There's a good stencil list here:
But Top Tone isn't mentioned.
A good starting point would be to look though the pics at saxpics.com, paying special attention to the LF little finger keys, RH little finge keys, C# keyguard if it's a wire guard. Serial number may be another clue. Some stencils had serial numbers from the manufacturers range.
Some photos would help a lot. Especially detailed shots of the keywork.
The 'vintage' in the thread title made me think you were talking about an old sax (let's say over 30 yrs), in which titanium wouldn't have been used. Sorry I misunderstood you, I didn't realise they were using vintage in the name of a recent model. .
Did you buy that alto from Italy on eBay ? I wish I had seen it as it looks very interesting and the price was quite good.
Please tell us how it plays.
I have seen and played one of the Toptones. They were available with a full set of those funny pads, or with just the larger ones in the bottom half of the horn. They were Dutch designed if I remember but I think made in Taiwan. A bit like Stephanhouser, these were one of the earlier attempts to take a Taiwanese horn a bit more up market before the likes of Mauriat actually got it right. The Toptone was OK but nothing special, indeed it played like was what it was, a decent intermediate horn.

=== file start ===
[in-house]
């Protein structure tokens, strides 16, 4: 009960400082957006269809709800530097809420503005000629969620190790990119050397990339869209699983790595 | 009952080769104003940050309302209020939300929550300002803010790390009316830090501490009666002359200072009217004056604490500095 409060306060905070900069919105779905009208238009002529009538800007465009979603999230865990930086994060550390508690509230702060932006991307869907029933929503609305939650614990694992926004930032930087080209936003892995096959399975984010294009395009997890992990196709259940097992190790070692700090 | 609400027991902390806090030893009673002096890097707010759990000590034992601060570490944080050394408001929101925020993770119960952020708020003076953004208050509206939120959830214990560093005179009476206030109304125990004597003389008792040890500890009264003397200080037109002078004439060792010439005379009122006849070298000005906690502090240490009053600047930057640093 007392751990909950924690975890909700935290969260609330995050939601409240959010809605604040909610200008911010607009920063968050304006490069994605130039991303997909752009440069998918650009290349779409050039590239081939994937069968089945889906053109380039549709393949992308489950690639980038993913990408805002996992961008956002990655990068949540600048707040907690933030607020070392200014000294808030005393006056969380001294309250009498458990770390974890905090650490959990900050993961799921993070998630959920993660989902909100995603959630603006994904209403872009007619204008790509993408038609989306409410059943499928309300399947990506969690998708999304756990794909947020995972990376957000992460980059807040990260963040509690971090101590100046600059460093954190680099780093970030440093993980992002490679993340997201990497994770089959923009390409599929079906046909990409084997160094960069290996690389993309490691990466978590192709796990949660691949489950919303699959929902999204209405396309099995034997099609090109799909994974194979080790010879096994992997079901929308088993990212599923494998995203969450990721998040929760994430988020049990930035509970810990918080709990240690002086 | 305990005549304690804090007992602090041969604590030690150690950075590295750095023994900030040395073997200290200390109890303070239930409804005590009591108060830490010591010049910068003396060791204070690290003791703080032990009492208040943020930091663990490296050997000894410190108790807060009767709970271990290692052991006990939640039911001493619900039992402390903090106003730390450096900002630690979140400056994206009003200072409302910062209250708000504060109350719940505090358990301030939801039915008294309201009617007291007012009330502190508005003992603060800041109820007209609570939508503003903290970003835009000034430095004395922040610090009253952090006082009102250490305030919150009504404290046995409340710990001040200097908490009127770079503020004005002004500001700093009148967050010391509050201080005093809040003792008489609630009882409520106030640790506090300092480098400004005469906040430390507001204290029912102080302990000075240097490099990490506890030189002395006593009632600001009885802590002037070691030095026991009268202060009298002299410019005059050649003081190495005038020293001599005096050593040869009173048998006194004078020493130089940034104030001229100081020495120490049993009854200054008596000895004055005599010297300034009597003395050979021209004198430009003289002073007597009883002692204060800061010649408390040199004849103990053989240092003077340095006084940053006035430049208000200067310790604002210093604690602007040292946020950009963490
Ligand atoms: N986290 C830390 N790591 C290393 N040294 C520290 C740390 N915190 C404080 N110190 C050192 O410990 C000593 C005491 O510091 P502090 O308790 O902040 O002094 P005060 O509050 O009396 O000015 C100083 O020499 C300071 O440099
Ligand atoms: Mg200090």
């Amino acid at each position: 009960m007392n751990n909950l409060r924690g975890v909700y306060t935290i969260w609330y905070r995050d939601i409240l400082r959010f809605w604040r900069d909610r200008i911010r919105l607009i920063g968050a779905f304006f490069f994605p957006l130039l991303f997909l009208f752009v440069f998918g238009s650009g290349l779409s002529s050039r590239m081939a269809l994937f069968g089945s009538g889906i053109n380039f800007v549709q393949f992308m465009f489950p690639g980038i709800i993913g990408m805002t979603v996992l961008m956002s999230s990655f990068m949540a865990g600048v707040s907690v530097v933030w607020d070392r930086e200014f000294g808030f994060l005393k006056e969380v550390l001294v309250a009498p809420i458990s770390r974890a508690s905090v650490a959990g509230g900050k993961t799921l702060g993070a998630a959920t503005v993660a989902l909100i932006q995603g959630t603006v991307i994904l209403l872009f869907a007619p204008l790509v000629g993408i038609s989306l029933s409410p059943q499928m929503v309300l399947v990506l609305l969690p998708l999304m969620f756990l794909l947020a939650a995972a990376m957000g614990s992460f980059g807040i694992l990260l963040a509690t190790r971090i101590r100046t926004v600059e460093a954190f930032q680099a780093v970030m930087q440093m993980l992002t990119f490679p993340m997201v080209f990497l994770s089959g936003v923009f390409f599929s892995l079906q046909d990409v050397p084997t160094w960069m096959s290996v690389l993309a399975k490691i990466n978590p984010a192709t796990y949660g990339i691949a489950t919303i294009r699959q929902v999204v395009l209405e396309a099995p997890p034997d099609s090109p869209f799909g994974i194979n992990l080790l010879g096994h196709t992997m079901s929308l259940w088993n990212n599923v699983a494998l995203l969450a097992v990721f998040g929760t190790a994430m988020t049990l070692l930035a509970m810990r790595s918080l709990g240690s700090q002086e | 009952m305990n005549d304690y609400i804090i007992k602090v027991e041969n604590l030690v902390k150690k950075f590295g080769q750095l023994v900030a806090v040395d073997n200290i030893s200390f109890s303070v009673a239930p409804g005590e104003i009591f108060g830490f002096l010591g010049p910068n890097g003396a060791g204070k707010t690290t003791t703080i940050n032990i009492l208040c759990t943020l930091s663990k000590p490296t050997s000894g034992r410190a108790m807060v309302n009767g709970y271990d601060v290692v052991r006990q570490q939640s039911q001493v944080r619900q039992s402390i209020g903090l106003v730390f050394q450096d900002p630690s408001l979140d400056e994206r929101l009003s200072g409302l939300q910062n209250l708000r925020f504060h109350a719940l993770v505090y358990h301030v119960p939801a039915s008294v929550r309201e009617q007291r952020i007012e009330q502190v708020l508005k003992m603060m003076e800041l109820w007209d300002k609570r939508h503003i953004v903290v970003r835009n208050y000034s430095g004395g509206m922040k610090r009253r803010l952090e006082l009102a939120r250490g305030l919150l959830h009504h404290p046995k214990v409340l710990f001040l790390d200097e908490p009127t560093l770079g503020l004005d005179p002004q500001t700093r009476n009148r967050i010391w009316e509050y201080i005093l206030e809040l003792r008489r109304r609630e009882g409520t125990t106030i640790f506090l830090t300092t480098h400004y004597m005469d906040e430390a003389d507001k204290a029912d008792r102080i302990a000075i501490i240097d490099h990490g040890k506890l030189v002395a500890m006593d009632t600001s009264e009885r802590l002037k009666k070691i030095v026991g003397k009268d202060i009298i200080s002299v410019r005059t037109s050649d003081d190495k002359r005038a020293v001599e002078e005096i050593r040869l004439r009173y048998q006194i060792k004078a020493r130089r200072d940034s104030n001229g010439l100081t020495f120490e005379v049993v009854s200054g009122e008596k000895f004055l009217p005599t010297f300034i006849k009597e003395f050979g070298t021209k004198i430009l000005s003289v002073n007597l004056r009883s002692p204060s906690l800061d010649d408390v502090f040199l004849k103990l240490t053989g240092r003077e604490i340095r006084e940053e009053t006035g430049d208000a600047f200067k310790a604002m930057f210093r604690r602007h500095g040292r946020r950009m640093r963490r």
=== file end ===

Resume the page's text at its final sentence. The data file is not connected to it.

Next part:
Are you thinking of the B&S Codera Reso-blade sax ? A bit of information here .
No longer made but very interesting. I don't know whether the Reso-blade keys were titanium, but I have got this description from an old WW&BW catalogue:
These keys aren't merely replacements for pads - they are reflectors in the truest sense, offering greater tonal resonance.
The Reso-Blades are found on the lower stack, the bell and the bow. The name "Reso-blade" comes from the fact that the whole key is no thicker than the material which makes the tone hole chimney. The "Reso-blade" is also polished on the inside face, which allows the key to act as a resonator. The Reso-blades are self-sealing, sitting perfectly on the tone hole.
This technical innovation was first introduced by Selmer Paris in 1951. Improving on Selmer's idea, the creators of the Reso-Blade redesigned the sealing ring, which reduced dampening of vibrations. As a result, the whole instrument resonates, not just the Reso-Blades - creating an exceptionally rich, expressive sound.
Wolf Codera was the man behind this design and there is more information from him here and about him here
I think that Milandro on this forum may know more about this ...